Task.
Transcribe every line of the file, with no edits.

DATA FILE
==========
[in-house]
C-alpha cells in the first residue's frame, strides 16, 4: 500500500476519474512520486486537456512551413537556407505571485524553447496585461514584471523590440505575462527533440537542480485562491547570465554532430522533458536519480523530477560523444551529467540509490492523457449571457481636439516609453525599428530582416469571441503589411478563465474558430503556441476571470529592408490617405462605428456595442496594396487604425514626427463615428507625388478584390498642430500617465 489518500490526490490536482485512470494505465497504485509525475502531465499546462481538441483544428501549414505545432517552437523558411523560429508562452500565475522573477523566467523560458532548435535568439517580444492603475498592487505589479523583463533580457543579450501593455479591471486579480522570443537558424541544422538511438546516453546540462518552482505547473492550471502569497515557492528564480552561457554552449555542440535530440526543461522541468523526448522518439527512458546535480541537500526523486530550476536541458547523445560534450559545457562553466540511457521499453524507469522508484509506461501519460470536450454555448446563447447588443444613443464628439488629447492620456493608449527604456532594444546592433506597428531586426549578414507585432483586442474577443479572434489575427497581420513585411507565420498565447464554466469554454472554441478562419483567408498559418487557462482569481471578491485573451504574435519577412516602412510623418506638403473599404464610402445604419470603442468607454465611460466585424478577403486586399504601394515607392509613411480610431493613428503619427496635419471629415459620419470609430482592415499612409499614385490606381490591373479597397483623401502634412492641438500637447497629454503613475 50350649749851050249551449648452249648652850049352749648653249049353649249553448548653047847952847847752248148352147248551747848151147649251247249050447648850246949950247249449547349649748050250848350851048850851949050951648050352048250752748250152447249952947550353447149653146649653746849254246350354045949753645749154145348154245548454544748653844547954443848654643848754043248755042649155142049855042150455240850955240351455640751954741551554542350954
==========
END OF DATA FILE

[in-house]
C-alpha cells in the first residue's frame, strides 16, 4: 500500500476519474512520486486537456512551413537556407505571485524553447496585461514584471523590440505575462527533440537542480485562491547570465554532430522533458536519480523530477560523444551529467540509490492523457449571457481636439516609453525599428530582416469571441503589411478563465474558430503556441476571470529592408490617405462605428456595442496594396487604425514626427463615428507625388478584390498642430500617465 489518500490526490490536482485512470494505465497504485509525475502531465499546462481538441483544428501549414505545432517552437523558411523560429508562452500565475522573477523566467523560458532548435535568439517580444492603475498592487505589479523583463533580457543579450501593455479591471486579480522570443537558424541544422538511438546516453546540462518552482505547473492550471502569497515557492528564480552561457554552449555542440535530440526543461522541468523526448522518439527512458546535480541537500526523486530550476536541458547523445560534450559545457562553466540511457521499453524507469522508484509506461501519460470536450454555448446563447447588443444613443464628439488629447492620456493608449527604456532594444546592433506597428531586426549578414507585432483586442474577443479572434489575427497581420513585411507565420498565447464554466469554454472554441478562419483567408498559418487557462482569481471578491485573451504574435519577412516602412510623418506638403473599404464610402445604419470603442468607454465611460466585424478577403486586399504601394515607392509613411480610431493613428503619427496635419471629415459620419470609430482592415499612409499614385490606381490591373479597397483623401502634412492641438500637447497629454503613475 50350649749851050249551449648452249648652850049352749648653249049353649249553448548653047847952847847752248148352147248551747848151147649251247249050447648850246949950247249449547349649748050250848350851048850851949050951648050352048250752748250152447249952947550353447149653146649653746849254246350354045949753645749154145348154245548454544748653844547954443848654643848754043248755042649155142049855042150455240850955240351455640751954741551554542350954